The Oklahoma City Zoo and Botanical Garden recently welcomed a litter of orphaned mountain lion cubs rescued from the wild. The cubs, two males and a female, are approximately nine-weeks-old and arrived at the OKC Zoo in late January.
Born in the Black Hills of South Dakota, the mountain lion cubs were found by game officials with the South Dakota Department of Game, Fish and Parks. Realizing the cubs’ mother was deceased and they were too young to survive on their own, game officials immediately intervened and began providing 24/7 care for the orphaned cubs. They also contacted the Association of Zoos and Aquariums (AZA) to locate a permanent home for the litter because recovered cubs cannot return to the wild according to South Dakota state protocol.
Learning of the cubs’ situation, the OKC Zoo made the decision to take in the litter and provide a forever home for both male cubs at its Oklahoma Trails habitat. The female cub will be relocating to AZA-accredited Cameron Park Zoo in Waco, Texas later this summer, but will remain with her brothers at the OKC Zoo until then.
“By bringing these orphaned cubs to the OKC Zoo and providing them with the care, veterinary monitoring and enriching environment needed to thrive we are ensuring their survival.” said Tyler Boyd, OKC Zoo animal curator. “Since it opened in 2007, Oklahoma Trails has been home to mountain lions, and we are excited to watch these brothers grow and become beloved ambassadors for the habitat. We want to connect our guests to the importance of caring for native wildlife and wild places, and communicate why it’s vital to protect both.”
Once the cubs complete their 30-day quarantine at the OKC Zoo’s Joan Kirkpatrick Animal Hospital they will be on public view at Oklahoma Trails.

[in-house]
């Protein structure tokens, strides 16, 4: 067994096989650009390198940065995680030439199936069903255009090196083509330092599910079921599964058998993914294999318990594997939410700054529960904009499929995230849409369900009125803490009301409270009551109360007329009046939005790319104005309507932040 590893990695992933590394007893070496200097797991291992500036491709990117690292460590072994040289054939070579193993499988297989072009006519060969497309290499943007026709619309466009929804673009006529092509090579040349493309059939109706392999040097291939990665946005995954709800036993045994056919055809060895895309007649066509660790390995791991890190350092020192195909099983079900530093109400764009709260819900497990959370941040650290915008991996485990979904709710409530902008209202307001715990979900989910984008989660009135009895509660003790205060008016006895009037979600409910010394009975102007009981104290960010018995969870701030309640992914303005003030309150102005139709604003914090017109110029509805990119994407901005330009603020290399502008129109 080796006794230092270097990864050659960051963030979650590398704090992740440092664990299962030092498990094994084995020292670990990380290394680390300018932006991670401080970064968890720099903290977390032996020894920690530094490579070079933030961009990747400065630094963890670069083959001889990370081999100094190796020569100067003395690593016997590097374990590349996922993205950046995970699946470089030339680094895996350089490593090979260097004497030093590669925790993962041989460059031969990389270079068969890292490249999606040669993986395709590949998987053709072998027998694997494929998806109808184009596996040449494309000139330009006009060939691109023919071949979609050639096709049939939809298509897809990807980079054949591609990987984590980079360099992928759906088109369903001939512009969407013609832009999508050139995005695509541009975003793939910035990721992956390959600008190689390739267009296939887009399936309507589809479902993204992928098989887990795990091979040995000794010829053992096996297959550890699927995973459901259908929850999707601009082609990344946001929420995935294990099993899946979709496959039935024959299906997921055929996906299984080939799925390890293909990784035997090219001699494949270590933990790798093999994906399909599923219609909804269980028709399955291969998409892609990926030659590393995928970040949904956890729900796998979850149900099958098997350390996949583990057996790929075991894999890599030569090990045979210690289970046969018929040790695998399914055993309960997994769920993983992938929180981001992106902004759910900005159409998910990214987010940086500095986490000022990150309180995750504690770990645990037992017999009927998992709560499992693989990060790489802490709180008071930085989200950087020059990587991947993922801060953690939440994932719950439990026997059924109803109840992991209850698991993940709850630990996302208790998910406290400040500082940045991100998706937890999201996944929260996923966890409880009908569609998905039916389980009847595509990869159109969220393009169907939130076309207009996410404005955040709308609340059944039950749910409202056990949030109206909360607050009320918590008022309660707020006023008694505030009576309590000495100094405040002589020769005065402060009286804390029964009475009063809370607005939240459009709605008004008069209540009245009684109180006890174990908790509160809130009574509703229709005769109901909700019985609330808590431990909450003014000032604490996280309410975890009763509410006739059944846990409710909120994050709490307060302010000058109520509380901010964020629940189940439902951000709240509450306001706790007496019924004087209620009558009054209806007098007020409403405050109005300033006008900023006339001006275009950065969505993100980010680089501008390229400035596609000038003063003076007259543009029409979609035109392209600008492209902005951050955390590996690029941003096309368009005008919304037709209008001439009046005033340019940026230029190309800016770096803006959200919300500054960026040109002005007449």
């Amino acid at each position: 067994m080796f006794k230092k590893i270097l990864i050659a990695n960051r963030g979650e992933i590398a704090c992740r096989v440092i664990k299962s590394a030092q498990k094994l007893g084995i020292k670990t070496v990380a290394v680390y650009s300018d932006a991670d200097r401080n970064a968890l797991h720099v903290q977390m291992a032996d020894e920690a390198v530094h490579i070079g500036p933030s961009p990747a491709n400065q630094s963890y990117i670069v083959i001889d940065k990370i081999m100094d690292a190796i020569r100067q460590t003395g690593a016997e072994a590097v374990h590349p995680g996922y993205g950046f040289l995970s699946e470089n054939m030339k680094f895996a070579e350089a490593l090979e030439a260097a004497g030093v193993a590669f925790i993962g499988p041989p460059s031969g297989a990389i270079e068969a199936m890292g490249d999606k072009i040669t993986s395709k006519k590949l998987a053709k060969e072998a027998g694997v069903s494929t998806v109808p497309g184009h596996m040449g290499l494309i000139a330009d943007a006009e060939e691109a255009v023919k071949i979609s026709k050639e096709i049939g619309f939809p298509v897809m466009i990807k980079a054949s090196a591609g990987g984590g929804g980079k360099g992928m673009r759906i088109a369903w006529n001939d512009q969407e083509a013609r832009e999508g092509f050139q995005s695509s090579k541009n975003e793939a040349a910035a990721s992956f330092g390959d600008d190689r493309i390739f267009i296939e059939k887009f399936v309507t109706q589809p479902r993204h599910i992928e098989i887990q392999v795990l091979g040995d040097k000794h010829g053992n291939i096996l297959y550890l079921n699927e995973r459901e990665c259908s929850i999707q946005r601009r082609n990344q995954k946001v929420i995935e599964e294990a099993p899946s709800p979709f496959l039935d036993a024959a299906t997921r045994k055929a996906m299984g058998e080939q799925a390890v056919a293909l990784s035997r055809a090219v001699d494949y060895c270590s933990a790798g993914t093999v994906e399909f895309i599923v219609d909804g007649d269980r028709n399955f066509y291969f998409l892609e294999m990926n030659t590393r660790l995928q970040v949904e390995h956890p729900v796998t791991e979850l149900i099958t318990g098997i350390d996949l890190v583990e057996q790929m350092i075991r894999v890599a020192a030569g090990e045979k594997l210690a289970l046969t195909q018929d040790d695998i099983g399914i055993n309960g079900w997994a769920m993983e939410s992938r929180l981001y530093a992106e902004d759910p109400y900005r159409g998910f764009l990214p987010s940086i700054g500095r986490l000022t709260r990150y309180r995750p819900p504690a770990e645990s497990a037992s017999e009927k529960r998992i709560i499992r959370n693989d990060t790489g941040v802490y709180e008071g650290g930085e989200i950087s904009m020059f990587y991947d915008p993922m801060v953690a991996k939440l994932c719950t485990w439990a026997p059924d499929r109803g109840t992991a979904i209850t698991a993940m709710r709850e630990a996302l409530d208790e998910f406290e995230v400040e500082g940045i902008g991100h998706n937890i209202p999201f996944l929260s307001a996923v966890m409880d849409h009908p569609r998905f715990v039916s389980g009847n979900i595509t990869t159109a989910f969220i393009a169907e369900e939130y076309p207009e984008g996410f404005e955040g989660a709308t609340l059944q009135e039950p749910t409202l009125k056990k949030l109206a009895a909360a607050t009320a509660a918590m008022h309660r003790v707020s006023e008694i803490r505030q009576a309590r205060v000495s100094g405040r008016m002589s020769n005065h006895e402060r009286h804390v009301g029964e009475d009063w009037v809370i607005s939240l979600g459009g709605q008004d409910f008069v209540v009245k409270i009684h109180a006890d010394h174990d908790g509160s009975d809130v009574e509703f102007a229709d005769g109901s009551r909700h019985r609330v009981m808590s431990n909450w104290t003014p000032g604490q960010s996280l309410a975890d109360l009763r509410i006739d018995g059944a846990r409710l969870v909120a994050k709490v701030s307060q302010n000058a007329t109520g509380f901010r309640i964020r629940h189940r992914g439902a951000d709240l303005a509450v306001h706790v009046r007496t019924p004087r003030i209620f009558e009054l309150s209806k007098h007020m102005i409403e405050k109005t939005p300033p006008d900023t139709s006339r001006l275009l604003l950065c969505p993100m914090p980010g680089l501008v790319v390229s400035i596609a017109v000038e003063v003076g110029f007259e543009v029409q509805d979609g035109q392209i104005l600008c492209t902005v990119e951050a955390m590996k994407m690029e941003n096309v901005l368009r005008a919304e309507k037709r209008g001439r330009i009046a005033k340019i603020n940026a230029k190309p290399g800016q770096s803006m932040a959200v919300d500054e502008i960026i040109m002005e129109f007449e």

The mountain lion is known by many names including catamount, cougar, panther or puma. Native to the Americas, mountain lions once roamed most of the United States including Oklahoma, but now the largest populations inhabit the western U.S. Impressive in size and strength, mountain lions are considered apex predators meaning they are not prey to any other animals. These large carnivores are built for hunting and actually help control deer and other animal populations from reaching unhealthy levels. Adult mountain lions are recognized for their solid tawny coats but cubs are born with spots that vanish before they are a year old. Mountain lion cubs are also born with blue eyes that change to yellow around 16-18 months old.
OKC Zoo’s mountain lion cub stats:
· All three mountain lion cubs are healthy, extremely energetic and currently weigh 9-10 lbs. each.
· During their next wellness exam on Wednesday, February 20, the Zoo’s veterinary care team will visually exam, weigh the cubs and give them their next round of vaccinations.
· The youngsters are currently on a feline meat diet.
· Do they have names? Yes, the males are Toho, meaning “cougar god”, and Tanka, from Wakan Tanka meaning “great spirit” in the Lakota language, and the female, Tawakoni, is inspired by the Wichita tribe whose name means “river bend among red sand hills.”
· When will Zoo guests be able to see the cubs? After the cubs are out of quarantine, the OKC Zoo’s animal care team will allow them access to one of the smaller habitats in Oklahoma Trails to see how they navigate the space. Gradually they will spend time in the larger mountain lion habitat. However, this process can take some time as the caretakers let the cubs’ set the pace.
Greet the OKC Zoo’s newest residents with a wild welcome! Located at the crossroads of I-44 and I-35, the Oklahoma City Zoo is a proud member of the Association of Zoos and Aquariums, the American Alliance of Museums, Oklahoma City’s Adventure District and an Adventure Road partner. Hours of operation are 9 a.m. to 5 p.m. daily. Regular admission is $11 for adults and $8 for children ages 3-11 and seniors ages 65 and over. Children two and under are admitted free. Stay up-to-date with the Zoo on Facebook, Twitter and Instagram and by visiting Our Stories. Zoo fans can support the OKC Zoo by becoming Oklahoma Zoological Society members at ZOOfriends.org or in-person at the Zoo! To learn more about these and other happenings, call (405) 424-3344 or visit okczoo.org.